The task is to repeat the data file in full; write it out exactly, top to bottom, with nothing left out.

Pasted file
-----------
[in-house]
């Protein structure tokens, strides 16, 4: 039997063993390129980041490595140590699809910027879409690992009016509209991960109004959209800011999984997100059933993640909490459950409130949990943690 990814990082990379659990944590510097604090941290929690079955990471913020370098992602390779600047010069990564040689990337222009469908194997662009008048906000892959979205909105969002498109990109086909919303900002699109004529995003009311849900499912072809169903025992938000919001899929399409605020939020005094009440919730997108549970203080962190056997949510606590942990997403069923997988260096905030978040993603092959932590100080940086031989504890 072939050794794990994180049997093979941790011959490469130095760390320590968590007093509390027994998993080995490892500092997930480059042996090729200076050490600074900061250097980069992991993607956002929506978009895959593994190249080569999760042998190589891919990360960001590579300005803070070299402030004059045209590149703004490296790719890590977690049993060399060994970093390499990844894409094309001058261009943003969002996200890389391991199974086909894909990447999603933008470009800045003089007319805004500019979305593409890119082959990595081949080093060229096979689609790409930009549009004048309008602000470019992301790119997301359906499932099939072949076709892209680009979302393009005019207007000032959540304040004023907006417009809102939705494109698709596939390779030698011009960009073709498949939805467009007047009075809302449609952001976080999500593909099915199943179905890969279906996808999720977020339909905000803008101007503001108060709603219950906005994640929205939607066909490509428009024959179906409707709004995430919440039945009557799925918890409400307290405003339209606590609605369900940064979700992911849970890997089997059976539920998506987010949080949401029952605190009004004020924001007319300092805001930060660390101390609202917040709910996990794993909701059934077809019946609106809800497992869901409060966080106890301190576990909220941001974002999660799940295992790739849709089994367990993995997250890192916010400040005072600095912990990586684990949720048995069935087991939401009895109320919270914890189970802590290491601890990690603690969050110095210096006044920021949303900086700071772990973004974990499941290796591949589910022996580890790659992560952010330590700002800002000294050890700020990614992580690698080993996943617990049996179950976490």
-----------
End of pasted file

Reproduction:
[in-house]
């Protein structure tokens, strides 16, 4: 039997063993390129980041490595140590699809910027879409690992009016509209991960109004959209800011999984997100059933993640909490459950409130949990943690 990814990082990379659990944590510097604090941290929690079955990471913020370098992602390779600047010069990564040689990337222009469908194997662009008048906000892959979205909105969002498109990109086909919303900002699109004529995003009311849900499912072809169903025992938000919001899929399409605020939020005094009440919730997108549970203080962190056997949510606590942990997403069923997988260096905030978040993603092959932590100080940086031989504890 072939050794794990994180049997093979941790011959490469130095760390320590968590007093509390027994998993080995490892500092997930480059042996090729200076050490600074900061250097980069992991993607956002929506978009895959593994190249080569999760042998190589891919990360960001590579300005803070070299402030004059045209590149703004490296790719890590977690049993060399060994970093390499990844894409094309001058261009943003969002996200890389391991199974086909894909990447999603933008470009800045003089007319805004500019979305593409890119082959990595081949080093060229096979689609790409930009549009004048309008602000470019992301790119997301359906499932099939072949076709892209680009979302393009005019207007000032959540304040004023907006417009809102939705494109698709596939390779030698011009960009073709498949939805467009007047009075809302449609952001976080999500593909099915199943179905890969279906996808999720977020339909905000803008101007503001108060709603219950906005994640929205939607066909490509428009024959179906409707709004995430919440039945009557799925918890409400307290405003339209606590609605369900940064979700992911849970890997089997059976539920998506987010949080949401029952605190009004004020924001007319300092805001930060660390101390609202917040709910996990794993909701059934077809019946609106809800497992869901409060966080106890301190576990909220941001974002999660799940295992790739849709089994367990993995997250890192916010400040005072600095912990990586684990949720048995069935087991939401009895109320919270914890189970802590290491601890990690603690969050110095210096006044920021949303900086700071772990973004974990499941290796591949589910022996580890790659992560952010330590700002800002000294050890700020990614992580690698080993996943617990049996179950976490």